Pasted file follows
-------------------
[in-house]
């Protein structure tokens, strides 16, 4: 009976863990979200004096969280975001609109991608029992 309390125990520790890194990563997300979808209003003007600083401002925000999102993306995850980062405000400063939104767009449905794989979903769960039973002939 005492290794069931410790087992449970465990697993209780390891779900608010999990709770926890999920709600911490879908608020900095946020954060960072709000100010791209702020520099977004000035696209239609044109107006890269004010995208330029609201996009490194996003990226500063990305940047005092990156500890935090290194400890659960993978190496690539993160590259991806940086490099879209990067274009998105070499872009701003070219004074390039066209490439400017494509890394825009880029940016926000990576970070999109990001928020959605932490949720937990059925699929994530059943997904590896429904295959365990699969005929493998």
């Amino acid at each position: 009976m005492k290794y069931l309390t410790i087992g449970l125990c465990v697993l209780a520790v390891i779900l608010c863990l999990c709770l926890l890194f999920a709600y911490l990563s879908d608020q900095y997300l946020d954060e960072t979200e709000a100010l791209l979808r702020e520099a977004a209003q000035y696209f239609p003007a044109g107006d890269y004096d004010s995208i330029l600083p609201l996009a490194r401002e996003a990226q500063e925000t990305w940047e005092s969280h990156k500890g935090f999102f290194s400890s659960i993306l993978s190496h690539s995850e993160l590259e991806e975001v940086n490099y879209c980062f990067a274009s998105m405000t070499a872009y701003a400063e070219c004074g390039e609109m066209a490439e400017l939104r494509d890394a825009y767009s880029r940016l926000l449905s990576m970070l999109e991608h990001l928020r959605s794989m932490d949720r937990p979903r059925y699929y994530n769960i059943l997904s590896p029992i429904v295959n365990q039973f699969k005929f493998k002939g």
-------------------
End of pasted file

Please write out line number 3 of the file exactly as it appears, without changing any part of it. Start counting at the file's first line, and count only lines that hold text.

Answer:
């Amino acid at each position: 009976m005492k290794y069931l309390t410790i087992g449970l125990c465990v697993l209780a520790v390891i779900l608010c863990l999990c709770l926890l890194f999920a709600y911490l990563s879908d608020q900095y997300l946020d954060e960072t979200e709000a100010l791209l979808r702020e520099a977004a209003q000035y696209f239609p003007a044109g107006d890269y004096d004010s995208i330029l600083p609201l996009a490194r401002e996003a990226q500063e925000t990305w940047e005092s969280h990156k500890g935090f999102f290194s400890s659960i993306l993978s190496h690539s995850e993160l590259e991806e975001v940086n490099y879209c980062f990067a274009s998105m405000t070499a872009y701003a400063e070219c004074g390039e609109m066209a490439e400017l939104r494509d890394a825009y767009s880029r940016l926000l449905s990576m970070l999109e991608h990001l928020r959605s794989m932490d949720r937990p979903r059925y699929y994530n769960i059943l997904s590896p029992i429904v295959n365990q039973f699969k005929f493998k002939g």